Contamination of Eyewitness Self-Reports and the Mistaken-Identification Problem

Laura Smalarz, Gary L. Wells

Research output: Contribution to journalArticlepeer-review

16 Scopus citations


Mistaken identification testimony by highly confident eyewitnesses has been involved in approximately 72% of the cases in which innocent people have been convicted and later exonerated by DNA testing. Lab studies of eyewitness identification, however, show that mistaken eyewitnesses are usually not highly confident and that there is a useful confidence-accuracy relation that can help distinguish accurate from mistaken eyewitnesses. We describe research on important variables that can cause mistaken eyewitnesses to give inflated self-reports about their confidence and other testimony-relevant judgments. These testimony-bolstering variables tend to be controlled in pristine experiments, thereby permitting good confidence-accuracy relations. In the real world, however, methods of obtaining identifications and supporting testimony permit testimony-bolstering variables to contaminate witness self-reports in ways that make it difficult to distinguish between accurate and mistaken eyewitness identification testimony. We describe how the justice system can dramatically reduce the chances of such contamination.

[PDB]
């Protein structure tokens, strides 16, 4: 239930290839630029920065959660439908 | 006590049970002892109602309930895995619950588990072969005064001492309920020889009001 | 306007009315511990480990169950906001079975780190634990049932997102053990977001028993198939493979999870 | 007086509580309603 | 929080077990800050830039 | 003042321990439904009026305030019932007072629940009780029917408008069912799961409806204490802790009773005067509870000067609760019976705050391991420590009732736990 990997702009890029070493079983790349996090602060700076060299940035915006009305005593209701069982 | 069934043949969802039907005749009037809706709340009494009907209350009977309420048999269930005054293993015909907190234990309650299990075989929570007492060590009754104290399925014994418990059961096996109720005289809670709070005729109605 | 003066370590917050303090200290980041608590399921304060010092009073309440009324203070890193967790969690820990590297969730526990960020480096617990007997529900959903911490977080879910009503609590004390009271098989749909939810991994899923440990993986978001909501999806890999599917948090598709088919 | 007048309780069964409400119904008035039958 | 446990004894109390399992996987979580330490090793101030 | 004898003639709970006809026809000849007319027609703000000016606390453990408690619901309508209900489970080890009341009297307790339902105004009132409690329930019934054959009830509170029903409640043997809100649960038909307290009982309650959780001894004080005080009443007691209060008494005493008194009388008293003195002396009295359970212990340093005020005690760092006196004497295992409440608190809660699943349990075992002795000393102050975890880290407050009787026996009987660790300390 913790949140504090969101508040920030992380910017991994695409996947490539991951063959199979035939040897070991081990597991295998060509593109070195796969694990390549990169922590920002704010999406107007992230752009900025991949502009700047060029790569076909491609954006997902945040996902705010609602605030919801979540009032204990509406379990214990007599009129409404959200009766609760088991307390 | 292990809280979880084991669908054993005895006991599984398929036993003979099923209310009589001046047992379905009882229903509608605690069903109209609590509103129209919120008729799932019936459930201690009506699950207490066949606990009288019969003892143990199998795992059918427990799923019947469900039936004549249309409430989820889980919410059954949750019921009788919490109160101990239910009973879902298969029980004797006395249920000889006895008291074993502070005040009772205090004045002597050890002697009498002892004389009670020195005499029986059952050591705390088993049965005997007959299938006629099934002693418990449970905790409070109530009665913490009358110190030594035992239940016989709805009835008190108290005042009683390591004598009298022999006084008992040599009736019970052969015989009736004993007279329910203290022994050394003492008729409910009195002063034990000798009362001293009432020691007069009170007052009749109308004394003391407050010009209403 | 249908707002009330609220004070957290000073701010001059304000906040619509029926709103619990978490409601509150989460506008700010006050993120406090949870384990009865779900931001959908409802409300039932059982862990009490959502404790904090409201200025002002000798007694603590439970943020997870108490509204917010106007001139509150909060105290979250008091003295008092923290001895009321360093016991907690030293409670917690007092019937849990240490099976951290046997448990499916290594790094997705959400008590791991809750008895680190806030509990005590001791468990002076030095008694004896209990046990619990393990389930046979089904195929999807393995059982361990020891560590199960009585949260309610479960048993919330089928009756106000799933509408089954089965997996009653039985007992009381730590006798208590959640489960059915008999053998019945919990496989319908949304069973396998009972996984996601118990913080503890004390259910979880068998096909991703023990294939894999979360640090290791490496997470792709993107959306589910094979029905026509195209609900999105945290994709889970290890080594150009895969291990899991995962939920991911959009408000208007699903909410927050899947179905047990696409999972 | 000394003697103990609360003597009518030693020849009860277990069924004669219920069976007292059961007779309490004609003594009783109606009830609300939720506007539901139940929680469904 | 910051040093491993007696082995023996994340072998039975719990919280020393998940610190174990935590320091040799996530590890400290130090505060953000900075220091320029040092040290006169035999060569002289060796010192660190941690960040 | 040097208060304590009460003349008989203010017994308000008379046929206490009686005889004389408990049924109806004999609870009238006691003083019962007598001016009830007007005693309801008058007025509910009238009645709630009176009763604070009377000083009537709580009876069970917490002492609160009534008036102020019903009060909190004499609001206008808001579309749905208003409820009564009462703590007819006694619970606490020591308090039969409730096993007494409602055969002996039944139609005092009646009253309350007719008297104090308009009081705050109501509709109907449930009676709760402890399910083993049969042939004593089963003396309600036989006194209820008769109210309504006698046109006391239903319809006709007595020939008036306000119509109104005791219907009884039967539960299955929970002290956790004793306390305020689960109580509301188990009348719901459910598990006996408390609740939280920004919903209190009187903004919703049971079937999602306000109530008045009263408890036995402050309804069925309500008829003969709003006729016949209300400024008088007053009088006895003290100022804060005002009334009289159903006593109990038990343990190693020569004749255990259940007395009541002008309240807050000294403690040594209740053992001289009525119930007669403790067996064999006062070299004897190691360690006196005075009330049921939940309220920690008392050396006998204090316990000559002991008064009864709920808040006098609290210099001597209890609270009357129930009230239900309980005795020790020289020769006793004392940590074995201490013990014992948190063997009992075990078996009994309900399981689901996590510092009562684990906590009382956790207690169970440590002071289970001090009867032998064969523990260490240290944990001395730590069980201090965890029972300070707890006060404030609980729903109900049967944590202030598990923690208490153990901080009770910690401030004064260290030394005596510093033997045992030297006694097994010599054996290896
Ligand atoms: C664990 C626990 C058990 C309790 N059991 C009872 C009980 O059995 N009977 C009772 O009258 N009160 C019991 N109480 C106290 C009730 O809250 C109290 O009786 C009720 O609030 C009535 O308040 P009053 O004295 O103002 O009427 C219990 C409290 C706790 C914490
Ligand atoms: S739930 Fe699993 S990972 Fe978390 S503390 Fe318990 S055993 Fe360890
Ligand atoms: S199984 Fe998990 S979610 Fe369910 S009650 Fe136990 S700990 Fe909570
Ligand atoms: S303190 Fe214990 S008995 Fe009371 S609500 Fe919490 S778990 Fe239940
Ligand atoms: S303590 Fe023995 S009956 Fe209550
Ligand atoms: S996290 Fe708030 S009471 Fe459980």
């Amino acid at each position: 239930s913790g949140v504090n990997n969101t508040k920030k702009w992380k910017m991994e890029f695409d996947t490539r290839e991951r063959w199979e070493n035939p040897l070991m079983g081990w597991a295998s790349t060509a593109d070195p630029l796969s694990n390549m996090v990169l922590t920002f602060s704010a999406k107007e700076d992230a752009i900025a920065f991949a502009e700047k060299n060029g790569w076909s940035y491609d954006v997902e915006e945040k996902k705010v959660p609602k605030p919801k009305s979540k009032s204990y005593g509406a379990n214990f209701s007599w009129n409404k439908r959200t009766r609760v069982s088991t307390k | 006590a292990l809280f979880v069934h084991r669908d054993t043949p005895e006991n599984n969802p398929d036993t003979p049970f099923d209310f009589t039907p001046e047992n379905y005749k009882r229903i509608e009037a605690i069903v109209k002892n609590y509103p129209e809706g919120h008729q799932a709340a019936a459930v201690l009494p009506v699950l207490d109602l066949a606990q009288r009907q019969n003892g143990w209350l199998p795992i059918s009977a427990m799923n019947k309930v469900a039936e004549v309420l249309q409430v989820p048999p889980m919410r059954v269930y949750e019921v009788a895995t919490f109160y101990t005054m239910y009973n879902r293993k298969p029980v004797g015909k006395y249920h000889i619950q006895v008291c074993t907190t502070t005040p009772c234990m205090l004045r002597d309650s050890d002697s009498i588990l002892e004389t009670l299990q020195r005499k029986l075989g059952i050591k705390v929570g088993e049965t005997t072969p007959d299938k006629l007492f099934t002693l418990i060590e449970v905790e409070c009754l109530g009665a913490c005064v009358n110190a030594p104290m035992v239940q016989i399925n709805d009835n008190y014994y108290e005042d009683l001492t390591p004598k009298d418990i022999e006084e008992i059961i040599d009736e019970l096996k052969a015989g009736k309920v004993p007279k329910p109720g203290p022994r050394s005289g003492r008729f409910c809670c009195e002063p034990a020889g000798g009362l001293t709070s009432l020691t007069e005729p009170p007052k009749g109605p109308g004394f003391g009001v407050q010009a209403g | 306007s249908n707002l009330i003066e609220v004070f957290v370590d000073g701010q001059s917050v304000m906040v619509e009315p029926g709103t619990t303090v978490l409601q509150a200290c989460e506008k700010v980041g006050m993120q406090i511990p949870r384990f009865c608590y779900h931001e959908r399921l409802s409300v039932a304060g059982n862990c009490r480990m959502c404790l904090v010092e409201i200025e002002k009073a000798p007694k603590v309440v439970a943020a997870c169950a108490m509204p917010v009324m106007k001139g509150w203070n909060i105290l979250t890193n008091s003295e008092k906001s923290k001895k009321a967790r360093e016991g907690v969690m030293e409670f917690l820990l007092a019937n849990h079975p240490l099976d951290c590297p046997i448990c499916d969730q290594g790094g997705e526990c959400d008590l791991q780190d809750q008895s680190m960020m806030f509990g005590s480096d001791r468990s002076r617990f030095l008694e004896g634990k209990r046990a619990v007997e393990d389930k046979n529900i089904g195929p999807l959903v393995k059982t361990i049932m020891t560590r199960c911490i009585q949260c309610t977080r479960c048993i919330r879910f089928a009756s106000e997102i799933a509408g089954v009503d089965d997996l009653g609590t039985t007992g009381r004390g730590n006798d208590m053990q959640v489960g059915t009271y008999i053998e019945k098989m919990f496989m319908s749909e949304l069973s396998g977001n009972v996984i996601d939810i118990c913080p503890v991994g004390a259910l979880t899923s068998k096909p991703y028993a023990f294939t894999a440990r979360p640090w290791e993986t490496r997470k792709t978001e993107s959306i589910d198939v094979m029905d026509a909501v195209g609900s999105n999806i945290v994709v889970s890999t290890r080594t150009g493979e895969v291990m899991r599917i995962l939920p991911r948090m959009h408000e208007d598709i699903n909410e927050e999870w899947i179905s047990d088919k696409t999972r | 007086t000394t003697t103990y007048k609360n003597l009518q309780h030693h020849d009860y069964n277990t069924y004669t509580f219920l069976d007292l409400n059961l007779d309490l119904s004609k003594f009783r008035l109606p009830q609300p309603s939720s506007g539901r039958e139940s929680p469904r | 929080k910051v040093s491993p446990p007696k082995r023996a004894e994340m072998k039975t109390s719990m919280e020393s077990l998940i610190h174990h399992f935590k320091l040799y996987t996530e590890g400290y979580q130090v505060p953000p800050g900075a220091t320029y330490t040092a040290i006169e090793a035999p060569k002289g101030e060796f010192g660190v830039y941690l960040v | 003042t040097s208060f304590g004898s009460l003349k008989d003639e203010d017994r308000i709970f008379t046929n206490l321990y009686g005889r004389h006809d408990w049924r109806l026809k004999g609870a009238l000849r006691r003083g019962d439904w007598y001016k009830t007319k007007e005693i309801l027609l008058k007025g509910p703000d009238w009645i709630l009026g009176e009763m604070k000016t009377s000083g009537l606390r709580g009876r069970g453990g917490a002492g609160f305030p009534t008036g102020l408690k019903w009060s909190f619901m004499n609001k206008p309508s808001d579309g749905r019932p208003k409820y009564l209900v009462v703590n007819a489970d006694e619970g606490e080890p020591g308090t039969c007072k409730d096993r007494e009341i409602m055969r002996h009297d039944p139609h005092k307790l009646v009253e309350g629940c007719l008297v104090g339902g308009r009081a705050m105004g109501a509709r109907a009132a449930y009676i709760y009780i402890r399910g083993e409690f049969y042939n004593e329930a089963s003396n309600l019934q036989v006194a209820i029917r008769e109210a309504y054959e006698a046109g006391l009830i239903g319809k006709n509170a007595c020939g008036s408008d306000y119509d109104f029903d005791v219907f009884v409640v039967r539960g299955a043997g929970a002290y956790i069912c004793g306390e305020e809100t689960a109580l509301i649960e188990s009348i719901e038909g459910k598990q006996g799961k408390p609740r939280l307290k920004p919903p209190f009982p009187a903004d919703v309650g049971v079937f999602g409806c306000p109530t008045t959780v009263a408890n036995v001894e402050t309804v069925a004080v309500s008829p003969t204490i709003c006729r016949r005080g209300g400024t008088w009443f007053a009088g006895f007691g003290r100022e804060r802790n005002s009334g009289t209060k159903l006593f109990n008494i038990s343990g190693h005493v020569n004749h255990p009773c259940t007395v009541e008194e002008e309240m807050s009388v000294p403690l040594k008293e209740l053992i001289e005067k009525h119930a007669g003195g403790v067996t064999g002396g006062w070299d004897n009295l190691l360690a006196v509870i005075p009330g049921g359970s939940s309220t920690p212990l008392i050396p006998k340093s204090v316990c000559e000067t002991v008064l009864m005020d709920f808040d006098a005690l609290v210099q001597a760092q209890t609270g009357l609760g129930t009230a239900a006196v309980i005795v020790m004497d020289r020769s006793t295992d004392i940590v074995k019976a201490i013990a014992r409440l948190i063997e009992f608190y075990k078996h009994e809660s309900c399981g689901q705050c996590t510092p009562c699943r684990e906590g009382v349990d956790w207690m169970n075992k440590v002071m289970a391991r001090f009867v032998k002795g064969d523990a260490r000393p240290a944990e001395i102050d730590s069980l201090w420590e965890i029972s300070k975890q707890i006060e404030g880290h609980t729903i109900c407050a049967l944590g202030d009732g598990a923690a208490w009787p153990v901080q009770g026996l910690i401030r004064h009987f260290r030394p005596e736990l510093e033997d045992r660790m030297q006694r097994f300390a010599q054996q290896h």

Original languageEnglish (US)
Pages (from-to)120-124
Number of pages5
JournalCurrent Directions in Psychological Science
Issue number2
StatePublished - Apr 9 2015
Externally publishedYes


  • eyewitness confidence
  • eyewitness credibility
  • eyewitness identification testimony
  • lineups

ASJC Scopus subject areas

  • Psychology(all)


Dive into the research topics of 'Contamination of Eyewitness Self-Reports and the Mistaken-Identification Problem'. Together they form a unique fingerprint.

Cite this